Related Article: What Is The Point of Grass?

Overexposure to water and uneven distribution of sun are not the only two causes for patchy and uneven lawns.

In fact, it can be difficult to pinpoint the exact reason for uneven grass since a variety of factors can be the root of the problem.

Here are some other reasons why the grass on your lawn may not all grow at the same rate:

Different Types Of Grass

The lawn features different types of grass.

Not all grass has the same growth rate. Only use one type for an even lawn.


Spreading fertilizer unevenly can cause certain patches to grow faster than others, leading to an uneven yard.

Different Types Of Soil

Just as different grass types can lead to an uneven yard, so too can different soil types.

Different soils will have varying minerals.

Try to coat your lawn with appropriate soil for an even base.

Mowing The Grass Too Short

Cutting your lawn too short prevents the grass from taking in the essential energy and nutrients from the sun and other resources that it needs to grow properly.

In general, you should only be removing about the top one-third of the grass blade each time you mow.

Ideally, you should only mow your lawn when the grass is about 3 2/3 inches tall.

And an optimum height for grass to thrive is usually about 2 1/2 inches.

Compacted Soil

Another common reason
grass may not grow properly is compacted soil.

Many things can cause the soil to become too dense.

A lot of walking on the soil by people or even pets can compact it over time.

Another problem is that the lawn was not properly prepared before turf or grass seed was put down.

If the soil is too clayey it can easily compact and will have very poor drainage.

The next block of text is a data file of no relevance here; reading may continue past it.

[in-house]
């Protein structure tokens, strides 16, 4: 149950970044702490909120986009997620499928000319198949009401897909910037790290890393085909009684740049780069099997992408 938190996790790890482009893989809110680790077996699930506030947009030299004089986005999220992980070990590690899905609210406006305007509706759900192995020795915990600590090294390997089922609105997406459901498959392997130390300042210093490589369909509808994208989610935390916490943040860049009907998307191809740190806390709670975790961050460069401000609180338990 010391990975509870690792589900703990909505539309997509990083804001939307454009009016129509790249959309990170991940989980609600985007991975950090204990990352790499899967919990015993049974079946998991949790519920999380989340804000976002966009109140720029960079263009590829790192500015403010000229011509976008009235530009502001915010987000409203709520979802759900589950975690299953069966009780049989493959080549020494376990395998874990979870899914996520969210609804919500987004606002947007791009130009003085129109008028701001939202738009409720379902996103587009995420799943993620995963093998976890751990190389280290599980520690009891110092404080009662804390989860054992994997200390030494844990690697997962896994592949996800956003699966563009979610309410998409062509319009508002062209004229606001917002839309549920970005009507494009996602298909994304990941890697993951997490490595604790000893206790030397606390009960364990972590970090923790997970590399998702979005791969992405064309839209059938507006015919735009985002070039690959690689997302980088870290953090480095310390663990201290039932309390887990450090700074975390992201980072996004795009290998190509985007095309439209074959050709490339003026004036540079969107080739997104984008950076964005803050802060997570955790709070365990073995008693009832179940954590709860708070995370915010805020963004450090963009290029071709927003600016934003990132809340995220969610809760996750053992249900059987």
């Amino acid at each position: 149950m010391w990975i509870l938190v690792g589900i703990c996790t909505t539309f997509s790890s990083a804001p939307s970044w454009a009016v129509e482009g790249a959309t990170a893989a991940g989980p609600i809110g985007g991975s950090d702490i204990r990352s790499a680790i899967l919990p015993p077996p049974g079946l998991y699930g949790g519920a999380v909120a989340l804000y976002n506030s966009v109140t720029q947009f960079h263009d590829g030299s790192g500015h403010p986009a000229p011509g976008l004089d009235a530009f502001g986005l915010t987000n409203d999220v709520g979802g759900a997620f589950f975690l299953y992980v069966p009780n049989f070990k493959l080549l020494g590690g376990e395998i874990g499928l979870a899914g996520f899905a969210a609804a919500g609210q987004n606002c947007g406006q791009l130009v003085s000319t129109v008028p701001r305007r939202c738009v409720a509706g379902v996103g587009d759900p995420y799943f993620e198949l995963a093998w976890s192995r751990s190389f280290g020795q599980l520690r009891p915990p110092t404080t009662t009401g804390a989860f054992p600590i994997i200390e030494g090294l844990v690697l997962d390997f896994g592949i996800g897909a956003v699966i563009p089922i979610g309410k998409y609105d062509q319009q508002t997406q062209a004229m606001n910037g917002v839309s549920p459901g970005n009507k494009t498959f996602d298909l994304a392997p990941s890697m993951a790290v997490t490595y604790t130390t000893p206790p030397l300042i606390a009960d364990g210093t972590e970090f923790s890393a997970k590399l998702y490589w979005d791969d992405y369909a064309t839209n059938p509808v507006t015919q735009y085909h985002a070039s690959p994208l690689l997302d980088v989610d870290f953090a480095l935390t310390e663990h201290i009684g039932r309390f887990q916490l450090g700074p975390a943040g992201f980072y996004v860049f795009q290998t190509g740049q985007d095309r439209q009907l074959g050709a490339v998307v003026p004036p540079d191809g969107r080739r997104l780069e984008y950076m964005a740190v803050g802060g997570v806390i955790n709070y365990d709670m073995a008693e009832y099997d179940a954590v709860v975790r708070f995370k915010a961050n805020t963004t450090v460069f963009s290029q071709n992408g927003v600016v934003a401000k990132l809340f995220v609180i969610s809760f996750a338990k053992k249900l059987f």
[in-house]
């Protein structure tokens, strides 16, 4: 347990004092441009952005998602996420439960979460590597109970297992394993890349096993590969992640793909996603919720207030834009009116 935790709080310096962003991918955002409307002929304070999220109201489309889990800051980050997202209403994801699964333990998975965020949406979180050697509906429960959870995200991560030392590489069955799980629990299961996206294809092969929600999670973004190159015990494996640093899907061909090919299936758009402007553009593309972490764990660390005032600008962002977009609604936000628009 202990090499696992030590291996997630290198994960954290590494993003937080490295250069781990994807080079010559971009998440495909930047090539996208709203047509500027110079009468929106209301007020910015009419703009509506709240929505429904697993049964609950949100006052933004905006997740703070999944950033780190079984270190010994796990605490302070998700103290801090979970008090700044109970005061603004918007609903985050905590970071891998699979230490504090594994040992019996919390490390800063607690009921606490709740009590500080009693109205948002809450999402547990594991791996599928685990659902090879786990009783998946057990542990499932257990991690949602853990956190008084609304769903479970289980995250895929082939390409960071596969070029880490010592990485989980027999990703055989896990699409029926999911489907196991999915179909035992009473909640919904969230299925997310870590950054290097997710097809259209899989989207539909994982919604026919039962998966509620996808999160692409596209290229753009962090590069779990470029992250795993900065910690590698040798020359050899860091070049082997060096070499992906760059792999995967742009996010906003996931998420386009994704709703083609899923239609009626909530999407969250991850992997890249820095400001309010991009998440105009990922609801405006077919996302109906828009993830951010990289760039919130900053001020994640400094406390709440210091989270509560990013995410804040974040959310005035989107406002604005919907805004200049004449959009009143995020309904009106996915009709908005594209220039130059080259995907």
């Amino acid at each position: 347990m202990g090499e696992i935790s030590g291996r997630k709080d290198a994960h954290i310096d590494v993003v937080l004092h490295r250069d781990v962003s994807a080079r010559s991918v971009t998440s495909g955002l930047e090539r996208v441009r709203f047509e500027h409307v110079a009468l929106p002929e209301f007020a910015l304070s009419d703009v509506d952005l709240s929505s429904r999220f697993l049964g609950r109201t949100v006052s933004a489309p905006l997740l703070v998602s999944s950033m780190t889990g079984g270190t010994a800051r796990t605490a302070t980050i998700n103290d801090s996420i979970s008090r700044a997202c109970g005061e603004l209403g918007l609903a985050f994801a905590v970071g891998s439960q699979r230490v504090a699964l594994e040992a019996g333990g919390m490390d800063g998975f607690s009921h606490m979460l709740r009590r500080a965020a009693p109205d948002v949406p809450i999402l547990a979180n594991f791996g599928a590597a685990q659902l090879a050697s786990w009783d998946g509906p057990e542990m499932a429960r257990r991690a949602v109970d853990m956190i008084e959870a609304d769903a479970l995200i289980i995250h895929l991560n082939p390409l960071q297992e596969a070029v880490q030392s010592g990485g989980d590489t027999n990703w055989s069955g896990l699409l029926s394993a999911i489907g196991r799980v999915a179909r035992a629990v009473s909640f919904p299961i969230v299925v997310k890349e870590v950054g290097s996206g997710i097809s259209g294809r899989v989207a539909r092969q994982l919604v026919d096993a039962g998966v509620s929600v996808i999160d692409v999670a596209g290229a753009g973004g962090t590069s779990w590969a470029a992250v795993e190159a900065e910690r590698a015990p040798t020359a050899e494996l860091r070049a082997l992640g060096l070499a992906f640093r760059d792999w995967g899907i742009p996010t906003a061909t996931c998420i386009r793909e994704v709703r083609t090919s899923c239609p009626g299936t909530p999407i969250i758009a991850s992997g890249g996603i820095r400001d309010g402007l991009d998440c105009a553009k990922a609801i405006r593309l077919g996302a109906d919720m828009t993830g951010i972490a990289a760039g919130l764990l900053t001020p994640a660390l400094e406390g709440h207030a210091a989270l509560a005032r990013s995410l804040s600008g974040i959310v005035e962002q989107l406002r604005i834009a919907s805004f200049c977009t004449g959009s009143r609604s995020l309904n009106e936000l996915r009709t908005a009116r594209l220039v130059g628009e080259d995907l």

Before grass is grown, organic matter should be added to the soil.

How Do You Fix Uneven Grass?

One of the most effective ways to fix uneven grass is to apply top-dressing to your lawn.

Top-Dress Your Lawn

You’ll find many effective top-dressing mixes online or at your local garden store.

Compost is also a great choice, but when top-dressing with it, you should only use compost that’s 3/8-inch in size or less.

Screened compost also works great to get in between the blades of grass.

Be careful with compost that comes in larger pieces as it may smother your grass.

Once you found the mix you want to use, add half an inch of top-dressing to your existing grass and spread it out around your lawn using something flat, like the back of a rake.

Keep pushing the soil around until it has worked its way into all the aeration holes and covered any low spots.

Continue working the soil until it is level and the grass is just peeking through.

If you have a dog, their urine can also kill the grass.

If you notice random dead patches in your yard, it may be because of that.

Final Thoughts

Uneven lawns are definitely not the nicest to look at, but they aren’t impossible to fix.

In most cases, excessive amounts of water and uneven exposure to sunlight are the main reasons.

Simply add better drainage or use extra fertilizer in shady areas.

An uneven lawn can also be caused by different types of soil, grass, and from cutting your lawn too short.